The Iran-UAE Gulf Islands Dispute, Charles Buderi and Luciana Ricart take the reader on a journey through centuries of Gulf history and evolving principles of international law on territorial disputes to reach conclusions over the rightful sovereign of three Gulf islands – Abu Musa and the Tunbs – claimed by both Iran and the United Arab Emirates. Drawing on a wide range of scholarly works and archival documents from sources as diverse as the Dutch East India Company, the Ottoman Empire and the British Government, Buderi and Ricart analyze historical events from antiquity up to modern times. Ultimately, the authors reach conclusions on the ownership of the islands under international law which challenge the positions of both parties.
The Yearbook of Islamic and Middle Eastern Law (YIMEL) is the leading English language journal covering contemporary Islamic laws and laws of the Middle East. Practitioners and academics dealing with the Middle East can turn to YIMEL for an instant source of information on the developments in the Middle East region and wider Muslim world. YIMEL covers Islamic and non-Islamic legal subjects, including the laws themselves, of some twenty Arab and other Islamic countries. Volume 18 will comprise a special edition dedicated to the memory of YIMELs founder and former General Editor, former Judge and Professor Eugene Cotran.
The publication's practical features include:
- articles on current topics,
- country surveys reflecting important new legislation and amendments to existing legislation per country,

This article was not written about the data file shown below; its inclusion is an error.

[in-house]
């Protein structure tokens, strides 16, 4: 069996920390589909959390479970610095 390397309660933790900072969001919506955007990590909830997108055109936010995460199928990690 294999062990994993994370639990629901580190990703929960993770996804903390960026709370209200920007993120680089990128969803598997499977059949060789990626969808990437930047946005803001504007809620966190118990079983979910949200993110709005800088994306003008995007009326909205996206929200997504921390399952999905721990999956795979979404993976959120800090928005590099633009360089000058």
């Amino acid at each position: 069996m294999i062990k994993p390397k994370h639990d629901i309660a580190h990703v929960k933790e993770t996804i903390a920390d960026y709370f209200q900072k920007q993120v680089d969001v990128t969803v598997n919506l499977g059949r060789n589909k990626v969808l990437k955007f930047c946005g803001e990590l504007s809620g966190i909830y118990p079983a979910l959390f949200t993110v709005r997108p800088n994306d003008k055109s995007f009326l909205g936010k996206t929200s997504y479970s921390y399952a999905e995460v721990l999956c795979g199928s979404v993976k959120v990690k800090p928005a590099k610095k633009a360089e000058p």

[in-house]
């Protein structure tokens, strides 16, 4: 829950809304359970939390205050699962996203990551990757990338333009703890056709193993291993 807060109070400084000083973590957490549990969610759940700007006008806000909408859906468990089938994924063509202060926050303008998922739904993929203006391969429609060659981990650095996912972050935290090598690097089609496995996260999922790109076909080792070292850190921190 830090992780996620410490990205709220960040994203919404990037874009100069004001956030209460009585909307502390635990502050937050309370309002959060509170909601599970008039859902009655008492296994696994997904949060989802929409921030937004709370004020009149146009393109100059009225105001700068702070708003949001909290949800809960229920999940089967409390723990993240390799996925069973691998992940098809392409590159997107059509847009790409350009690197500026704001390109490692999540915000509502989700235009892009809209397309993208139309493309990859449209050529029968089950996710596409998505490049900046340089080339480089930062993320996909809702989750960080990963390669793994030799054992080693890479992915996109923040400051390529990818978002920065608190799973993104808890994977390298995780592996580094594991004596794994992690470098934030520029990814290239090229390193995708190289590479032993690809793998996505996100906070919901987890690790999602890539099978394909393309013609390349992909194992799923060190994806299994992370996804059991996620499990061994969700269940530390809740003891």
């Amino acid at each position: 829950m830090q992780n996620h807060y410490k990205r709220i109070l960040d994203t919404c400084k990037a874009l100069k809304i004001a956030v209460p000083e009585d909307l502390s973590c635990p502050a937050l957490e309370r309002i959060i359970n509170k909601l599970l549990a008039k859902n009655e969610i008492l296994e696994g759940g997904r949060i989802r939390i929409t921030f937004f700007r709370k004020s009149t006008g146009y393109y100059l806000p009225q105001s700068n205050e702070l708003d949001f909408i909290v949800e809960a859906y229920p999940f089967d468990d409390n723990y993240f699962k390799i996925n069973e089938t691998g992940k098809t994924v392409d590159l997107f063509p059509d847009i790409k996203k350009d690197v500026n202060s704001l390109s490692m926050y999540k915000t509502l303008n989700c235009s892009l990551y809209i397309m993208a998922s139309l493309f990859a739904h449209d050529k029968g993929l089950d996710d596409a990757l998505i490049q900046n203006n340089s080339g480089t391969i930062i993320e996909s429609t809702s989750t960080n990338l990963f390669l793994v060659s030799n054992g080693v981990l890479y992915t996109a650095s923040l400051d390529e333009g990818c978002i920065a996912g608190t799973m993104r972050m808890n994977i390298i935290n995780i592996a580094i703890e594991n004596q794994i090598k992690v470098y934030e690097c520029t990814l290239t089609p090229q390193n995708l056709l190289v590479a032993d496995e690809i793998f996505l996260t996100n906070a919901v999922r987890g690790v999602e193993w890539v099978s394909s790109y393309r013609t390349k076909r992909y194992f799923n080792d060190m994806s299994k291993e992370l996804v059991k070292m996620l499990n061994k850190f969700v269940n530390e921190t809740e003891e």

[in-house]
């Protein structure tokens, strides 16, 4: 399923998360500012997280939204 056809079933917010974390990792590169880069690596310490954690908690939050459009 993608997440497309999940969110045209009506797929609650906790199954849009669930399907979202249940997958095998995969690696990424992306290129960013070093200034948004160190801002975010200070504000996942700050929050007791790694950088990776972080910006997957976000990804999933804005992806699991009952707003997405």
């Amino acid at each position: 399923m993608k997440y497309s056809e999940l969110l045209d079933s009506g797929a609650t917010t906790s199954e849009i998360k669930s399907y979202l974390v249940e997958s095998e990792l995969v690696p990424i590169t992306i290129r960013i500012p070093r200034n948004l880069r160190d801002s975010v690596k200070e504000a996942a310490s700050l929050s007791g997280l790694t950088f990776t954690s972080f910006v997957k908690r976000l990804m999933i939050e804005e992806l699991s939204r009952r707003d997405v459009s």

- the text of a selection of documents and important case judgments,
- book reviews.
Islam and International Law explores the complex and multi-faceted relationship of international law and Islam both as a religion and a legal order. Current debates on Sharia, Islam and the “West” often suffer from prejudice, platitudes, and stereotypes on both sides. The present book seeks to engage such self-centrism by providing a plurality of perspectives, both in terms of interdisciplinary research and geographic backgrounds. The volume thus brings together 20 contributions from scholars who cover pressing issues in fields such as the use of force in Islamic international law, Islam’s contribution to the development of diplomacy and the rule of law, controversies as to the role of the individual, human rights and international criminal law, as well as Islamic visions of world order in a globalizing world.
Contributors: Awn S. Al-Khasawneh, Asma Afsaruddin, Mohd Hisham Mohd Kamal, Necmettin Kizilkaya, Muhammad Munir, Labeeb Ahmed Bsoul, Khaled Ramadan Bashir, Harriet Rudolph, Irmgard Marboe, Abdulmumini A. Oba, Javaid Rehman, Lorenz Langer, Abdul Ghafur Hamid @ Khin Maung Sein, Mashood A. Baderin, Markus Beham, Matthias Cernusca, Maurits S. Berger, Gregor Novak, Muddathir Abdel-Rahim.